Manitoba defies feds, unveils its own carbon pricing plan


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OAK HAMMOCK MARSH -- The Pallister government’s carbon pricing plan will cost Manitobans more money up front, but less over the long term compared to what Ottawa is requiring.

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Hey there, time traveller!
This article was published 27/10/2017 (1756 days ago), so information in it may no longer be current.

OAK HAMMOCK MARSH — The Pallister government’s carbon pricing plan will cost Manitobans more money up front, but less over the long term compared to what Ottawa is requiring.

Manitoba intends to impose a levy of $25 a tonne — or about a nickel a litre on the price of gasoline — but that’s as far as it is prepared to go. The federal government is insisting on a base tax of $50 within five years.

At a news conference Friday at a wildlife preserve north of Winnipeg, Premier Brian Pallister said his “made-in-Manitoba” plan will be more effective in reducing greenhouse gas emissions than Ottawa’s, and will cost an average household less money.

BORIS MINKEVICH / WINNIPEG FREE PRESS Premier Brian Pallister released A Made-in-Manitoba Climate and Green Plan today at Oak Hammock Marsh.

“The environment and the economy aren’t separate entities, they go together. And you cannot focus on one while ignoring the other,” the premier said.

Asked about whether he was willing to go to court to defend his lower-tax position, the premier said he hopes his plan will win in the court of public opinion.

“We have a better plan than the plan that they’re advocating,” he said of the federal government. “I don’t think they’ll win in court. But I would prefer that in the court of public opinion that we make clear to Ottawa that our better plan is the one supported by Manitobans.”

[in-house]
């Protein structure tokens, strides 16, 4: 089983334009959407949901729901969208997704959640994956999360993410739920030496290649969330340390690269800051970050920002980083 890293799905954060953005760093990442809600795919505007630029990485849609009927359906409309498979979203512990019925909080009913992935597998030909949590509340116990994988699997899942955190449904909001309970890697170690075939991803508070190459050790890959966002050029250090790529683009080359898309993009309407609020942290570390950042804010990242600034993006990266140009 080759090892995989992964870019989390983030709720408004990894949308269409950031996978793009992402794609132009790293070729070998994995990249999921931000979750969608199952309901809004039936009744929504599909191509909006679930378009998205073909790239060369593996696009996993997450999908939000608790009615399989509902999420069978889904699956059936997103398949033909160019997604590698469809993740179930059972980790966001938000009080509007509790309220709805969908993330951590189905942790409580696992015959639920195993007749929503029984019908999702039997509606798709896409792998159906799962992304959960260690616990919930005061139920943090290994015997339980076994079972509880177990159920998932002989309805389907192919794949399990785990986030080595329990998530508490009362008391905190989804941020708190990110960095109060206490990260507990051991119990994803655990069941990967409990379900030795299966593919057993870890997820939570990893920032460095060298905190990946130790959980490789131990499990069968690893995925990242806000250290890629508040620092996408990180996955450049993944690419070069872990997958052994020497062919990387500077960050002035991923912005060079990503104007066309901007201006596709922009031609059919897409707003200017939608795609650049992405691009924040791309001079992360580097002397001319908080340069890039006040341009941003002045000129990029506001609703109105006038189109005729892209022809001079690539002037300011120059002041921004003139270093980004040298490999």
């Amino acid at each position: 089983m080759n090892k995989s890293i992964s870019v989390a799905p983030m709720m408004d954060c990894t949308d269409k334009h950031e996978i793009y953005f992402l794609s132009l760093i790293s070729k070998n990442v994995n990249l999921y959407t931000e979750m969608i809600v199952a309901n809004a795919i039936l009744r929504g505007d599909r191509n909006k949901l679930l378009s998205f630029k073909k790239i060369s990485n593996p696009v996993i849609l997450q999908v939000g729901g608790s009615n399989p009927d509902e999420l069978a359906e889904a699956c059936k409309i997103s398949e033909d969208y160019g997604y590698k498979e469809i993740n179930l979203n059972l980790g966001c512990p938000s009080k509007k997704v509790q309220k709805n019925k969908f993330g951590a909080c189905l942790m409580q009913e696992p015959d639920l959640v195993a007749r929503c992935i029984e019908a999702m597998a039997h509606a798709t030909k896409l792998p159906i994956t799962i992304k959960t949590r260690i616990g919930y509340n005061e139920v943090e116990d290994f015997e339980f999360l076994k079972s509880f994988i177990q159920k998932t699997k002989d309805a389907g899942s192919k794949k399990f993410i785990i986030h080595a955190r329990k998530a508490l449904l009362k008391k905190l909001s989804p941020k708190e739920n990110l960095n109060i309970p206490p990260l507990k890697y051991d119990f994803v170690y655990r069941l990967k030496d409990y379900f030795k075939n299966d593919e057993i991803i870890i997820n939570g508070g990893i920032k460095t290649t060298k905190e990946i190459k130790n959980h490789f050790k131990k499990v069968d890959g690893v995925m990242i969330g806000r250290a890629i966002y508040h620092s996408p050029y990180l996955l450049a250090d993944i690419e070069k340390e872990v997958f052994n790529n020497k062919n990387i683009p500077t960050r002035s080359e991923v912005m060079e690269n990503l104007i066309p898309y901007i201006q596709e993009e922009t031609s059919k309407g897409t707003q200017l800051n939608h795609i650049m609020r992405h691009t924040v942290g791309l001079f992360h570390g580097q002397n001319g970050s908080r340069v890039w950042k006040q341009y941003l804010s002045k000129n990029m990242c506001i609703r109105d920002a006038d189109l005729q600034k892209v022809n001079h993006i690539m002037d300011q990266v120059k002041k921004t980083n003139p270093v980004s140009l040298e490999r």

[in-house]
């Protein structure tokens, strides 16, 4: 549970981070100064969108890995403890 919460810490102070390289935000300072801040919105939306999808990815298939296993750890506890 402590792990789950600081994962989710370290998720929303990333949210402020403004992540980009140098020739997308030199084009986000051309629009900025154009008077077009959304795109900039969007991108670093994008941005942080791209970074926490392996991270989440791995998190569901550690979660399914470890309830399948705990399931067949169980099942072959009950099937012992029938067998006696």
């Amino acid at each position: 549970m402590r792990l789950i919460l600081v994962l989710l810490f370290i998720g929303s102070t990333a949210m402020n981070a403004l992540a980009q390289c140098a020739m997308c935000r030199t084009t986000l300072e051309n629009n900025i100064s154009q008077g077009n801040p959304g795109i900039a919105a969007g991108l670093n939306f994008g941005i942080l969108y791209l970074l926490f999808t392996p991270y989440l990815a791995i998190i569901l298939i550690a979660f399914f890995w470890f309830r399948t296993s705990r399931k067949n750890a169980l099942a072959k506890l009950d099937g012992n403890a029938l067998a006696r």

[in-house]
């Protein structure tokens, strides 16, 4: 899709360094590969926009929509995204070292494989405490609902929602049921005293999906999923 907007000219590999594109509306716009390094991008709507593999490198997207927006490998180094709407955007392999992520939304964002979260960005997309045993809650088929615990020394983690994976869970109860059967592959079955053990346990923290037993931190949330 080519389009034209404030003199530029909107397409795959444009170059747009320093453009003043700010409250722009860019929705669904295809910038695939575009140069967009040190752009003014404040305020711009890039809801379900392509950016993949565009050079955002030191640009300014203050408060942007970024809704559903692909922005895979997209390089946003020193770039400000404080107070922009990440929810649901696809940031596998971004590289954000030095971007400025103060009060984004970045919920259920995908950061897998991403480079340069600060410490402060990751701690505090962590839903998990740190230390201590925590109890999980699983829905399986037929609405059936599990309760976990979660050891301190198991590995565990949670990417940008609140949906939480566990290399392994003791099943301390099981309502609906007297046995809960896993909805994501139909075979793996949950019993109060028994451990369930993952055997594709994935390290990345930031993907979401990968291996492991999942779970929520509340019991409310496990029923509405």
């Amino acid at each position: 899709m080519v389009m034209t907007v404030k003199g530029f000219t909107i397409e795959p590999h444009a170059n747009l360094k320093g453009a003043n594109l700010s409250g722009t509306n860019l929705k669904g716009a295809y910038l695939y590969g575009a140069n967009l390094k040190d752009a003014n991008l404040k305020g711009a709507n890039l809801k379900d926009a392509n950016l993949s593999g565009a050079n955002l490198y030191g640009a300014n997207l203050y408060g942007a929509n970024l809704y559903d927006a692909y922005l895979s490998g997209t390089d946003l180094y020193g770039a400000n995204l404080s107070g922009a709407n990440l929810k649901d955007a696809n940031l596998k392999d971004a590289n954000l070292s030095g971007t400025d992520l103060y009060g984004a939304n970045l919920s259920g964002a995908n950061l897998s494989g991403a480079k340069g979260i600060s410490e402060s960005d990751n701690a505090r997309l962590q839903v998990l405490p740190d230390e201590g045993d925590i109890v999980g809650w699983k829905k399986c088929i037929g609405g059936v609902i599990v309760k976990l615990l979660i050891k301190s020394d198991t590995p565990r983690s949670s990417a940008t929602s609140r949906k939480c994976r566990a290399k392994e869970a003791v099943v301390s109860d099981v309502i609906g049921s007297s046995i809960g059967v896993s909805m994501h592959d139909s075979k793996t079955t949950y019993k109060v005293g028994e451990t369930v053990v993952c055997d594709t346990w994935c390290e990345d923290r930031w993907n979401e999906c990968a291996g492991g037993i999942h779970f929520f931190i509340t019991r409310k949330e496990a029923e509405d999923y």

The federal government is requiring each every province implement a minimum $10-per-tonne price on carbon by the spring of 2018. The price has to rise by $10 per tonne per year until it hits $50 per tonne by 2022.

Speaking in Quebec Friday after receiving word of Manitoba’s stance, Prime Minister Justin Trudeau made it clear Ottawa expects the province to meet its carbon pricing guidelines.

“If any province doesn’t move forward in an appropriate way, the federal government will ensure that the equivalent price on carbon is applied to the specific jurisdiction,” Trudeau said in Saint-Bruno-de-Montarville, just east of Montreal.

“We will respect what Canadians asked us to do and show the leadership on protecting the environment and growing the economy that all Canadians expect of us.”

Most other provinces have already agreed to follow Ottawa’s proposal; Saskatchewan is the only one threatening not to impose a tax at all.

Federal Environment Minister Catherine McKenna said Manitoba will be in good shape for the first few years of the carbon pricing plan.

“After that, they’ll need to up their game,” she said in a statement on her Facebook page. “The details matter.”

Over the next five years, the average Manitoba household will pay $240 less under the Manitoba plan than it would under the federal model, the province says.

But the cost within Manitoba households will be wildly divergent — natural gas accounts for 60 per cent of home heating, and will be taxed, while electric heating will not be taxed. How many cars and how much a resident drives will affect their costs.